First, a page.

Monte León National Park

[The Monte León National Park is a project of our sister trust, Conservacion Patagonica, in which CLT also took part. For more information about the project, please visit the Conservacion Patagonica website.]

Monte Leon, Argentina’s first coastal national park, was born in 2002 as the result of creative collaboration between Argentine and American conservationists, and a generous act of wildlands philanthropy. The land, a former sheep ranch including more than twenty-five miles of ocean frontage on the Atlantic, lies on the southern Atlantic coast of Patagonia south of the Santa Cruz River estuary. The property had long belonged to the Brauns, one of the most prominent landowning and ranching families in Patagonia history, but was desired by the Argentine national parks administration because of its wildlife and scenic values. Years of off-and-on negotiation with the Braun family, however, had produced little progress toward creating a new national park.


When Dr. Francisco Erize, a former director of the Argentine national parks administration, recommended the conservation project to Kris and Doug Tompkins, Conservacion Patagonica became engaged in the effort. A public charity headed by Kris Tompkins, Conservacion Patagonica supplied the funds for an Argentine NGO, Fundacion Vida Silvestre Argentina, to formally acquire the property in 2000 and transfer title to the national parks administration. (A key source of the land acquisition funding came from Kris Tompkins herself.)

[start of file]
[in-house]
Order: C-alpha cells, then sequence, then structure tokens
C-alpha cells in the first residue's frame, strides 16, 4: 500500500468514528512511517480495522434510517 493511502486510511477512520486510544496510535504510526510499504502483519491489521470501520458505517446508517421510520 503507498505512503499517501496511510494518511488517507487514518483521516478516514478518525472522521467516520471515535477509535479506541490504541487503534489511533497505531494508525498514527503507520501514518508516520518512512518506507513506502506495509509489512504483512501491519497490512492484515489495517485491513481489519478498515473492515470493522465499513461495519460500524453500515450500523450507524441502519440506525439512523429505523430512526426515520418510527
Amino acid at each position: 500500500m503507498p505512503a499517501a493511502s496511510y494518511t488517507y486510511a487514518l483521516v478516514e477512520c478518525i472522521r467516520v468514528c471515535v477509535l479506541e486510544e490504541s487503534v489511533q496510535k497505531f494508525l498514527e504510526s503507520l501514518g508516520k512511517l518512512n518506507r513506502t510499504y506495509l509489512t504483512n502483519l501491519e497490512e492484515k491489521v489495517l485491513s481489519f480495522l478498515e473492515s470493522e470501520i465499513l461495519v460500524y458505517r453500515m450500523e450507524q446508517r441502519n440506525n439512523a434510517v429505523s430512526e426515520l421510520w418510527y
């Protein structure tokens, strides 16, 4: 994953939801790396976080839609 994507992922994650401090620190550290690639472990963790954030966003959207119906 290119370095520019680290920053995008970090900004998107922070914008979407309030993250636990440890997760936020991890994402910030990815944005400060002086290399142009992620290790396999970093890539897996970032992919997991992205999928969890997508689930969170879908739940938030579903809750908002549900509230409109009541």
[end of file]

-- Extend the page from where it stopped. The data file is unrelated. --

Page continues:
A complicating factor was that the property needed to be formally ceded from provincial to federal jurisdiction to establish a national park; that required unanimous support of the provincial legislature— not something easy to achieve in rural Argentina, where antifederal sentiment sometimes runs strong. Ultimately this vote was recorded, the land was bought and conveyed to public ownership, and a management plan for the new park was developed by a team of government officials and conservationists.


Monte Leon harbors vast colonies of birds—including Magellanic penguins—and marine mammals along the coast. Southern right whales cruise by on their annual migrations. Inland, the landscape is arid grassland typical of the Patagonian steppe. Its characteristic wildlife includes guanaco, puma, rhea, grey fox, and various small mammals and birds. After decades of intensive grazing by domestic livestock, the grasslands are recovering well. As a national park, this spectacular landscape will continue to regain wildness, and forever offer an experience to visitors similar to what Charles Darwin found when he and the crew of the HMS Beagle explored the area in 1834.